Adam never wavered in his commitment to all three charities and forever working to deliver world class arrhythmia care to all patients.  He established the worlds’ first Rapid Access Blackout Clinic in Manchester based on the STARS Checklist we had developed.  Never before had anyone thought of something so simple and so far-reaching.  It changed the approach to identifying and diagnosing those presenting with unexplained loss of consciousness – others have gone on to adapt and copy and we now see more syncope services than ever before, due mainly to the foresight of Dr Adam Fitzpatrick – a very special, caring individual.

I think we all agree that the medical profession has lost a great man and the thousands of patients he treated will be forever grateful for his empathy, kindness and support.  He has saved so many lives over the years; it is just so tragic that his own life could not be saved.

Arrhythmia Alliance and its sister charities have lost a passionate and committed member of our ‘team’; the healthcare community has lost an exceptional doctor; and the arrhythmia world will be a poorer place without Dr Fitzpatrick – however his legacy will live on with the ground-breaking research he published and his unique way of improving and delivering first-class arrhythmia services.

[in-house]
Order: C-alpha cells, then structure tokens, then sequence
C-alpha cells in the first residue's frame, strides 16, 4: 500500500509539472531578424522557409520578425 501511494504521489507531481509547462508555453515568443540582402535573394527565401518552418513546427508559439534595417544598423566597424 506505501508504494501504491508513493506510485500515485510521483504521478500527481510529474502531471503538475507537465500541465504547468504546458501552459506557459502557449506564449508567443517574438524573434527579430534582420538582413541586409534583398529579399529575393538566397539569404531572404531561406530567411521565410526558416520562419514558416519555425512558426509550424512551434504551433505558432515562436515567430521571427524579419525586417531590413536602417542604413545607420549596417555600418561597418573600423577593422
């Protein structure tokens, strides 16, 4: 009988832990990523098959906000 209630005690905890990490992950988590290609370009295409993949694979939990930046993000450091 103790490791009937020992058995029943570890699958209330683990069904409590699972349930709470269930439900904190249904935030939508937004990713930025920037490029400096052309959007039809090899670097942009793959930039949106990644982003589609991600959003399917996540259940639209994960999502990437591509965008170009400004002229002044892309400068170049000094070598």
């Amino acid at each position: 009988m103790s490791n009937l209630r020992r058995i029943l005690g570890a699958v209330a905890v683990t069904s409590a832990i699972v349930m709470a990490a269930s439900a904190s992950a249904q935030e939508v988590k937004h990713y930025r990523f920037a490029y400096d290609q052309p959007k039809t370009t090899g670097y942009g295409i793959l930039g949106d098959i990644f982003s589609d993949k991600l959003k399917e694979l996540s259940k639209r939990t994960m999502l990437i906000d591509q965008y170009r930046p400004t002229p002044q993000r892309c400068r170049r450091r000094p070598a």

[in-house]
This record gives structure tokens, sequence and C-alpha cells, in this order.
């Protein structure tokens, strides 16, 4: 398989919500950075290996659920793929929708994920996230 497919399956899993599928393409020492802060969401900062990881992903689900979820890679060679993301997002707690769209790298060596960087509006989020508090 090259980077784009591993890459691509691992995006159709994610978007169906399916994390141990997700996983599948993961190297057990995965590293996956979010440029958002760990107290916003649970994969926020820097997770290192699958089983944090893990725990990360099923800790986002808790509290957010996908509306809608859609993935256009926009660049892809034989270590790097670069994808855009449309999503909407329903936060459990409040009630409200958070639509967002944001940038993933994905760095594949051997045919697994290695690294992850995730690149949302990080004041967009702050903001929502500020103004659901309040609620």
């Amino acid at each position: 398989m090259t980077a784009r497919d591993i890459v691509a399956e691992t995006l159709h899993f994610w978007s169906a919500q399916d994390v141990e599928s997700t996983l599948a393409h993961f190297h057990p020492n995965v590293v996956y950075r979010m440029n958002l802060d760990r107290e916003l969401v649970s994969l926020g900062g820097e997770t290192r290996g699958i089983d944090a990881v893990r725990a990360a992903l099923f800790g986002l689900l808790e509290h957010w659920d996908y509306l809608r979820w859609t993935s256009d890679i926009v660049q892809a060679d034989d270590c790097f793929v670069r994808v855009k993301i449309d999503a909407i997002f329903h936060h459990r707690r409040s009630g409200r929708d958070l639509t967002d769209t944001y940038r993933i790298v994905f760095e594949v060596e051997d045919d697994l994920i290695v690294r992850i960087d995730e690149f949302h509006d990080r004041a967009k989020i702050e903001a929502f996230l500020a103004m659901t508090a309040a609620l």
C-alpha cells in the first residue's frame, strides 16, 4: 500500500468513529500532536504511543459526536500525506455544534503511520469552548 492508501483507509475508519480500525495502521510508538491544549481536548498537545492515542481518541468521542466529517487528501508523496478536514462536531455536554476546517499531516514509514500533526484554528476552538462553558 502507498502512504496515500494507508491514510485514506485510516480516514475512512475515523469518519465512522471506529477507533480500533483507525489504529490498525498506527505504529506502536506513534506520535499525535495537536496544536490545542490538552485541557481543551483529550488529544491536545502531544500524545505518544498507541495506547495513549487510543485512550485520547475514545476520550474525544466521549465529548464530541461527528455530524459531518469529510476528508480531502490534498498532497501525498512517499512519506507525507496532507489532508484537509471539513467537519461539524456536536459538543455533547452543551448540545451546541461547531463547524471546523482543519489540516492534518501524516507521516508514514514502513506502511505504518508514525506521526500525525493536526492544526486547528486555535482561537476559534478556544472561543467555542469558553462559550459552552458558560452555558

Arrhythmia Alliance. STARS and AF Association are pleased to announce that his memory will live on through

Adam Fitzpatrick Lectures to be held annually at Arrhythmia Alliance Heart Rhythm Congress.

STARS – Syncope HealthCare Pioneers Report – showcasing best practice in memory of Dr Adam Fitzpatrick; this annual report will be published to coincide with A-A World Heart Rhythm Week as Adam was one of the instigators of launching an awareness week in 2004.

Adam believed in collaboration – he was passionate in bringing people together to achieve greater results – he sought perfection and was never satisfied, always seeking new, innovative ways of improving healthcare.

Arrhythmia Alliance was founded on our ethos of collaboration – it is the only way to achieve the best for patients worldwide.  Patients, healthcare communities and our industry colleagues working together to provide rapid diagnosis and access to appropriate treatments to restore the patient back to a person leading as active a life as possible.  It only seems fitting therefore and right for the three communities, and those who knew Adam well, to share their memories of Adam.